President Barack Obama’s health reform proposal released on Monday breaks his pledge to not raise taxes on filers earning less than $250,000, according to Americans for Tax Reform.

The overall proposal is expected to cost $950 billion over 10 years. Taxpayers earning less than $250,000 will pay $136 billion of that total, said Ryan Ellis, ATR’s Tax Policy Director.


Obama’s health care proposal broadens the Medicare tax to unearned income that will affect dividend payments, capital gains, annuities, royalties and rents. The White House did not respond to inquiries about whether the tax will be applied to retirement accounts.

The White House plan also limits itemized deductions for medical expenses. Taxpayers can currently deduct expenses over 7.5 percent of their adjusted gross income. Obama increases that threshold to 10 percent.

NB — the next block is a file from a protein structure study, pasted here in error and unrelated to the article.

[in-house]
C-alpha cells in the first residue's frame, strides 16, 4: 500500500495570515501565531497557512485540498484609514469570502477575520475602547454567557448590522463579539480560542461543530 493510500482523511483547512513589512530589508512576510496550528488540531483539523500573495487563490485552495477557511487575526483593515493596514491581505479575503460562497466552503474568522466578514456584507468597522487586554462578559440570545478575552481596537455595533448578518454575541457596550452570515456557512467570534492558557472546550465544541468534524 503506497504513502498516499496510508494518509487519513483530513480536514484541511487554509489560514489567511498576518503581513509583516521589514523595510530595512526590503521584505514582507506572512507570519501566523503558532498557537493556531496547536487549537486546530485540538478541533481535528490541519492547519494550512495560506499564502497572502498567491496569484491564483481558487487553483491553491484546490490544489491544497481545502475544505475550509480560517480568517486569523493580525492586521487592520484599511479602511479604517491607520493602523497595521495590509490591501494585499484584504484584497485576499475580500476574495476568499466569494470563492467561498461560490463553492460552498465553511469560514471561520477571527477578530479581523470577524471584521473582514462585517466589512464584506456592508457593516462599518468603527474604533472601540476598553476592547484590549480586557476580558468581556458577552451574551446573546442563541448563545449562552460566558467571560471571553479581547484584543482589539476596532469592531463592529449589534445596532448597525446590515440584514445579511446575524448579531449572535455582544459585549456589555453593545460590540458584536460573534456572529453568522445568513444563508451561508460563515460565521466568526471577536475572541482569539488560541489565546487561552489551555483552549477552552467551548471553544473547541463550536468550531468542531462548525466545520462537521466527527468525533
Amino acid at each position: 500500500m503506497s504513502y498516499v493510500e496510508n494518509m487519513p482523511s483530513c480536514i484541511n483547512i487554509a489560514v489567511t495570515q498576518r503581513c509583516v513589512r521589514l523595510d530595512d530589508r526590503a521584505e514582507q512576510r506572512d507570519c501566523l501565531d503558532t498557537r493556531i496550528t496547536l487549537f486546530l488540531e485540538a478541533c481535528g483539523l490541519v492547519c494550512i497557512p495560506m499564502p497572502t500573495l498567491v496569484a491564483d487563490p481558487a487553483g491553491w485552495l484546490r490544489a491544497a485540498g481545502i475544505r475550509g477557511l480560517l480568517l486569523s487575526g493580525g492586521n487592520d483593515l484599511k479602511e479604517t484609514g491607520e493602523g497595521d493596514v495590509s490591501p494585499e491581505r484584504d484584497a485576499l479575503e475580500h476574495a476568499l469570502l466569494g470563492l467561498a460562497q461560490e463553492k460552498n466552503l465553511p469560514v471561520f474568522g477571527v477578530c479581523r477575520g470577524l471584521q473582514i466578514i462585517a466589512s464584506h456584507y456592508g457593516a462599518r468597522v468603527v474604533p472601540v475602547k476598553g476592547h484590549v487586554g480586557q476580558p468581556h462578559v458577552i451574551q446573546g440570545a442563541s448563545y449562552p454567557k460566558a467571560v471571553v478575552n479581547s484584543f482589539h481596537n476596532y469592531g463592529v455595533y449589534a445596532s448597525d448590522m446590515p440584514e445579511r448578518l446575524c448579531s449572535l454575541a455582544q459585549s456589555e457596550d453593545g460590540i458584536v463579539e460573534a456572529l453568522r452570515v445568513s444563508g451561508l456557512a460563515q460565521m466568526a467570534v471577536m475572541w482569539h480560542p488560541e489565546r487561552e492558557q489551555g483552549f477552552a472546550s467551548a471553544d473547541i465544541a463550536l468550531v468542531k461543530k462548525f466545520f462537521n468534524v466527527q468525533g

While stumping for president, Obama repeatedly said taxes would not be increased on filers earning less than $250,000. At one stop in Dover N.H on Sept. 12 he stressed the promise included all taxes, not just those applied to income.

“I can make a firm pledge," he said. "Under my plan, no family making less than $250,000 a year will see any form of tax increase. Not your income tax, not your payroll tax, not your capital gains taxes, not any of your taxes.”